Last week we published a post on Missouri Senator Josh Hawley’s op-ed in The New York Post condemning critical race theory and promoting his personal view of what young Americans should learn in history class. His views are encapsulated in the “Love America Act,” a bill he recently introduced in the Senate.
Hawley’s bill begins:
A bill to prohibit Federal funding for educational agencies and schools whose students do not read certain foundational texts of the United States and are not able to recite those texts or that teach that those texts are products of white supremacy or racism.
Let’s start with paragraph one:
Since the founding of the United States, the institutions of the United States of America have set the worldwide standard for promoting democracy, freedom, liberty, and virtue.
Is this true? I know this may be a bit obsessive, but Hawley’s use of the words “democracy,” “freedom,” “liberty,” and “virtue” require some greater context.
First, most of the founding fathers were not huge fans of democracy. They feared that the people were incapable of governing themselves without society degenerating into a mobocracy. See, for example, my C-SPAN lecture on the 1776 Pennsylvania Constitution.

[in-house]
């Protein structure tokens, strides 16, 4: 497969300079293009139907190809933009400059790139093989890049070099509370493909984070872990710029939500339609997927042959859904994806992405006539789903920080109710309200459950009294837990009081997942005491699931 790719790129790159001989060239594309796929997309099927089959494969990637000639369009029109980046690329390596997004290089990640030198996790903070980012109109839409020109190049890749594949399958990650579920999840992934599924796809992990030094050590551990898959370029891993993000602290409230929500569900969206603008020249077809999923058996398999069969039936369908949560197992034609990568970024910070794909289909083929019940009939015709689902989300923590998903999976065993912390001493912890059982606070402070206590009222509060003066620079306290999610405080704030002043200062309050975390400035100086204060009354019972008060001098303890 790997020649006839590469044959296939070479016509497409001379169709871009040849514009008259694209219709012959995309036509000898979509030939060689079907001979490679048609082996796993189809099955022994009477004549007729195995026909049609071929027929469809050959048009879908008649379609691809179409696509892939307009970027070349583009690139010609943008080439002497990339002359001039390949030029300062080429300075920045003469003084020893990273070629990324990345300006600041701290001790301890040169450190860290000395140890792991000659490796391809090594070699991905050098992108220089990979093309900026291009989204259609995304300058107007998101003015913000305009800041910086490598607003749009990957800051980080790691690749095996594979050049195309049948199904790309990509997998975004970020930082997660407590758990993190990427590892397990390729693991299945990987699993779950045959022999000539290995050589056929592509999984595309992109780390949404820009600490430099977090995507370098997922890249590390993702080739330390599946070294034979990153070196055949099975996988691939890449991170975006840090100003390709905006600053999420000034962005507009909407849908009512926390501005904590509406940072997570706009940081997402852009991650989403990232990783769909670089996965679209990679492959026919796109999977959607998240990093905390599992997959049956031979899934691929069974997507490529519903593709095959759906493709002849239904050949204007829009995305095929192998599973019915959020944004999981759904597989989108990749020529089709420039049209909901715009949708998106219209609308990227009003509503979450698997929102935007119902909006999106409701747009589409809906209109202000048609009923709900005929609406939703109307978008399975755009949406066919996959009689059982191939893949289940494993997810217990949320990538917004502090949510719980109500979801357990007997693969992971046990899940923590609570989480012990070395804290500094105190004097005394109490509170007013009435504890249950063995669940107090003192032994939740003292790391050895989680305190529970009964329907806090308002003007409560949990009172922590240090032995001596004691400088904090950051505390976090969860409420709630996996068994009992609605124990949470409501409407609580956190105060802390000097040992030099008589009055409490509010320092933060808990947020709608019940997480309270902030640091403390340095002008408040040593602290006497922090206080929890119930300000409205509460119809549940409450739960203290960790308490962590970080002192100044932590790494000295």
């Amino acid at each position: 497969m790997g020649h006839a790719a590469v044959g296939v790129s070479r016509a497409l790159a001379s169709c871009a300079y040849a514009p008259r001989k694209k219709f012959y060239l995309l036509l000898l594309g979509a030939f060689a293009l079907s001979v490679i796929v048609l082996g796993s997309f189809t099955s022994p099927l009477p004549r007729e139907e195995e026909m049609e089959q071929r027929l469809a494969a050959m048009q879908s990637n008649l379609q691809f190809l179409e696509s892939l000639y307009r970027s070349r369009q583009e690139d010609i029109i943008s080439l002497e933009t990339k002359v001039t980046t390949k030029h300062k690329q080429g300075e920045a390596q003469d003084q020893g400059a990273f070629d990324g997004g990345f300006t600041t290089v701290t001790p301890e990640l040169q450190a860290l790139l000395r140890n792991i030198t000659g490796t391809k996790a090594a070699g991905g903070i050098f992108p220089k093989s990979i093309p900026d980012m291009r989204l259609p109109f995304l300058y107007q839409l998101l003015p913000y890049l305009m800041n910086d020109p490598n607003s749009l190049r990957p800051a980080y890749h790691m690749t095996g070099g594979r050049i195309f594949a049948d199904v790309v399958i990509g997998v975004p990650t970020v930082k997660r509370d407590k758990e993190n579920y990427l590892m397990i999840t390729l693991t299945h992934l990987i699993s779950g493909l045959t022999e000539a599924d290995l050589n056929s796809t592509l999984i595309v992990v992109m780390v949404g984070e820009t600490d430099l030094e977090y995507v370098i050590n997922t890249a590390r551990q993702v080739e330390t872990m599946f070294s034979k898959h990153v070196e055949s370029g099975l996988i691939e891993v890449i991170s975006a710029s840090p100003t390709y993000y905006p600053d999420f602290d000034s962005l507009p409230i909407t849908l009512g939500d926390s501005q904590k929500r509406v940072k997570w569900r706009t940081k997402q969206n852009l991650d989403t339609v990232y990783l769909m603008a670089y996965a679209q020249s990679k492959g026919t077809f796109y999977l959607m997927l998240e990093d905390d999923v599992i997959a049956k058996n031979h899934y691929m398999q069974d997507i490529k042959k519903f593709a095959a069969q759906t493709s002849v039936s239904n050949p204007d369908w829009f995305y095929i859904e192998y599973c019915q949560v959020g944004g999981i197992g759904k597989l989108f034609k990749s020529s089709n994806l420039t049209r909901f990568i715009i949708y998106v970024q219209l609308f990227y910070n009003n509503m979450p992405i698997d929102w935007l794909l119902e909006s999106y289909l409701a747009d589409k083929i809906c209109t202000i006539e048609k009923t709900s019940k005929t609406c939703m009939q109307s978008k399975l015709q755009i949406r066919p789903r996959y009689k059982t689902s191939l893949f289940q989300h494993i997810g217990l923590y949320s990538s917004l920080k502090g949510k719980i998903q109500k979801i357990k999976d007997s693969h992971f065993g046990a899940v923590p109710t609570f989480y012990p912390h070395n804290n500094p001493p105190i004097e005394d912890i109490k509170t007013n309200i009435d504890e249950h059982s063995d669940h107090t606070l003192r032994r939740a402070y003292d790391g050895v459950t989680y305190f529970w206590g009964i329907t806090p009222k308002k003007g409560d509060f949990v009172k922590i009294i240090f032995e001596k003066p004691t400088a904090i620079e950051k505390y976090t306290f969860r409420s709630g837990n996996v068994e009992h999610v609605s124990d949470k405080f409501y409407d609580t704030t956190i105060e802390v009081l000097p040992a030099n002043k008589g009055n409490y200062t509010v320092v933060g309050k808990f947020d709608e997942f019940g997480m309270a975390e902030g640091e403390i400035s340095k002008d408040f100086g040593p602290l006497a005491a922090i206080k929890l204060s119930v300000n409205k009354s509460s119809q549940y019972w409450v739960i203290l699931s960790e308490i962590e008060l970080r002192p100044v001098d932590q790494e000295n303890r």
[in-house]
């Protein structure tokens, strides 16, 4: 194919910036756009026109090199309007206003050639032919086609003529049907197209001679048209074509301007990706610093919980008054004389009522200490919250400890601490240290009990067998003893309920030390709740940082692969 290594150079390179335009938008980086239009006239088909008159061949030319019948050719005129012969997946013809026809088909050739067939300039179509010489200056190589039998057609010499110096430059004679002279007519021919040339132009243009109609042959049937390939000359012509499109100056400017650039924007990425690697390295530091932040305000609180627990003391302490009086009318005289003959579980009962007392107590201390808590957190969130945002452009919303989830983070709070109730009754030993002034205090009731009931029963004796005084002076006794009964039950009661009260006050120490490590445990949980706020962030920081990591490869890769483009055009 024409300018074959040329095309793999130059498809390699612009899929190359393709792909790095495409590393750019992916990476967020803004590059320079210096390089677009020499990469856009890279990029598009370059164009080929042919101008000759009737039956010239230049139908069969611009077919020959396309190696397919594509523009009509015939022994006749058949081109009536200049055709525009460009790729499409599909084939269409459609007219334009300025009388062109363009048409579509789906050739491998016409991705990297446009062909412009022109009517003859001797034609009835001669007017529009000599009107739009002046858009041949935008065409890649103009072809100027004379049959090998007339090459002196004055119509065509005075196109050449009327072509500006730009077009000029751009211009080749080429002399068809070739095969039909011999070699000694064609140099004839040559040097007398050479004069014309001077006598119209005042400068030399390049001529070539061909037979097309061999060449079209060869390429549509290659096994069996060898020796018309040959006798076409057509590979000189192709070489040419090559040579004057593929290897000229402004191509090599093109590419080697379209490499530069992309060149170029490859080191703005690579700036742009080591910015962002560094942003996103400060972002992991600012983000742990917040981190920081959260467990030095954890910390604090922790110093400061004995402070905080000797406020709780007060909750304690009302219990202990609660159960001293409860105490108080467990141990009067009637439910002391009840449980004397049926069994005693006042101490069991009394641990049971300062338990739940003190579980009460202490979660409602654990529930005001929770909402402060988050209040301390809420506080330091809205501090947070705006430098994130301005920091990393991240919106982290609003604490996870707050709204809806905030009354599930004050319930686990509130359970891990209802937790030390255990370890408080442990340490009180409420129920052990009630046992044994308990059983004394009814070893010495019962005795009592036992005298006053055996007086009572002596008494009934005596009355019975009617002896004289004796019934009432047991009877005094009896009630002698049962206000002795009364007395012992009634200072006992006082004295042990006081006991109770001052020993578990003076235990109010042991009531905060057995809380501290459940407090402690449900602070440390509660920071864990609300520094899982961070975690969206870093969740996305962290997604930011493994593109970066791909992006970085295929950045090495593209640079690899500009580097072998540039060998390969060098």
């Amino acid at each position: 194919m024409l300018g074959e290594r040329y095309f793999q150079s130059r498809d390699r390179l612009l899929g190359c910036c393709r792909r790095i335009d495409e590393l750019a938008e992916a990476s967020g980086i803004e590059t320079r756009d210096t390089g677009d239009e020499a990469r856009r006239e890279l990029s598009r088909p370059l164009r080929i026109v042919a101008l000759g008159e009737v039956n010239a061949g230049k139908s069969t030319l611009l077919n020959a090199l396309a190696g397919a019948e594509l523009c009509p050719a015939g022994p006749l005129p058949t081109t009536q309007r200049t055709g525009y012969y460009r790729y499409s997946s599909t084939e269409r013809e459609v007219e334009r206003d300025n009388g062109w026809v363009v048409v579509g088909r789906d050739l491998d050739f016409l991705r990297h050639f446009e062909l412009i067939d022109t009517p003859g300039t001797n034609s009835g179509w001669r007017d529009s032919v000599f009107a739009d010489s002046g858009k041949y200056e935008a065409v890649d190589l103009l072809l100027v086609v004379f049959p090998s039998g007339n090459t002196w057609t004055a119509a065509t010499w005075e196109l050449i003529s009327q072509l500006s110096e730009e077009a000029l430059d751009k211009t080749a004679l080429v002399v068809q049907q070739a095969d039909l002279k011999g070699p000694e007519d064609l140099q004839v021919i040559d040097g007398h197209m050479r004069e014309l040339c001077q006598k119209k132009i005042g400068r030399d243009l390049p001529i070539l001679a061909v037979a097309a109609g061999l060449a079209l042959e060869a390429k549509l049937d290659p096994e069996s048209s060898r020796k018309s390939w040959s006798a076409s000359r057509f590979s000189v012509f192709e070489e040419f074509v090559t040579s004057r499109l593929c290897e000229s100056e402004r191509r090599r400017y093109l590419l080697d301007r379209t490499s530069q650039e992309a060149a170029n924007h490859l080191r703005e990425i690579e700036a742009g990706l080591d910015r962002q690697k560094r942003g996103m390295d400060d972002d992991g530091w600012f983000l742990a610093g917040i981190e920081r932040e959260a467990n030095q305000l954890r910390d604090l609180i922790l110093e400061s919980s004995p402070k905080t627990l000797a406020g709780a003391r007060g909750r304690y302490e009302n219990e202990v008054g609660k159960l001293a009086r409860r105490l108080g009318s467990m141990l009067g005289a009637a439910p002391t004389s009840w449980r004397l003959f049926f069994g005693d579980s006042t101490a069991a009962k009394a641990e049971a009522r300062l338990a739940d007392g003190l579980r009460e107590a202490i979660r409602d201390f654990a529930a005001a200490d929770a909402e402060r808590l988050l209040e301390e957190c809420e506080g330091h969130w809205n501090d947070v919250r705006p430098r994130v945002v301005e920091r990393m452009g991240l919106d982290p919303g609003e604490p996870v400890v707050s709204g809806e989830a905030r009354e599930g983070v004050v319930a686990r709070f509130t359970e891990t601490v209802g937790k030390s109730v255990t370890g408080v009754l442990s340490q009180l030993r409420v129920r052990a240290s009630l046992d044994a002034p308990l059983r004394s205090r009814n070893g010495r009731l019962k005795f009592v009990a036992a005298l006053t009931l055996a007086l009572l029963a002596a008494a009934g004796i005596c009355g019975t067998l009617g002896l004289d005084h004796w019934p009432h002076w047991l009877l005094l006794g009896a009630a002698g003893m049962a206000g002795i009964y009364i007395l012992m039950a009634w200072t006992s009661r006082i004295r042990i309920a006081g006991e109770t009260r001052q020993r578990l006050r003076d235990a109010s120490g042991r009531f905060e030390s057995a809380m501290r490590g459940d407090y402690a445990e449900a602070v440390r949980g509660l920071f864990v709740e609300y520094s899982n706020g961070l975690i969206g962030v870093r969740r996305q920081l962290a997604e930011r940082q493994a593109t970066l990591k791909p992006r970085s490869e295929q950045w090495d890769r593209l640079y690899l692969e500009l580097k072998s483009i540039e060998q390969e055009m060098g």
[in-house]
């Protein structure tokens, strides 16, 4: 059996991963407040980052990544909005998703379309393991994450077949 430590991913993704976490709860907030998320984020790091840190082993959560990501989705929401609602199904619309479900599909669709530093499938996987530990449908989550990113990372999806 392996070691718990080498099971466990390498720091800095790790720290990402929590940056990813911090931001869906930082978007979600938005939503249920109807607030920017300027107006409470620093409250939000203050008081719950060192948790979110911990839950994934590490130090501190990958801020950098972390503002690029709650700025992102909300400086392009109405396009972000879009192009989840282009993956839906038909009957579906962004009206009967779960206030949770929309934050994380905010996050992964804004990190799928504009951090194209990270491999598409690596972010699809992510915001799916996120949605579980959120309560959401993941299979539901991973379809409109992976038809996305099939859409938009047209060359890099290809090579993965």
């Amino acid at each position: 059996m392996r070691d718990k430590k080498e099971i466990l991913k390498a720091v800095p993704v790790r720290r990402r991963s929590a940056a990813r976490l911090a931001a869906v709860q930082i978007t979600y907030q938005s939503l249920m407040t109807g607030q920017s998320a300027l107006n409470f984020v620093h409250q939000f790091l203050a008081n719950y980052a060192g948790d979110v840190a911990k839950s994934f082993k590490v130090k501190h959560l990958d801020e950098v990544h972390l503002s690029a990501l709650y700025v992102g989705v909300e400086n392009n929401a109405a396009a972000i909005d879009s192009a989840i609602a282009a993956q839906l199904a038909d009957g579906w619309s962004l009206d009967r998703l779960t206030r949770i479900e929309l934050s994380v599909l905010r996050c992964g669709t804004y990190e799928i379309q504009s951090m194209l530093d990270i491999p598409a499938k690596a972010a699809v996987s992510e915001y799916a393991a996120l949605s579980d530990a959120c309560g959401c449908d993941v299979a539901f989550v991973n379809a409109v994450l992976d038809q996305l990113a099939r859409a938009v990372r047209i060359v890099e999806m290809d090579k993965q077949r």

In a 1774 letter to Thomas Penn, Gouverneur Morris, the future author of the preamble of the United States Constitution, wrote with “fear and trembling” that “if the disputes with Great Britain continue, we shall be under the worst of all possible dominions; we shall be under the domination of the riotous mob.” In reflecting on Thomas Paine’s democratic plan for American government as laid-out in his 1776 pamphlet Common Sense, John Adams wrote, “What a poor, ignorant, malicious, short-sighted, crapulous mass.” Edmund Randolph of Virginia said that the early United States suffered under the “turbulence and follies of democracy.” Connecticut’s Roger Sherman wanted “the people [to]…have as little to do as may be about government.”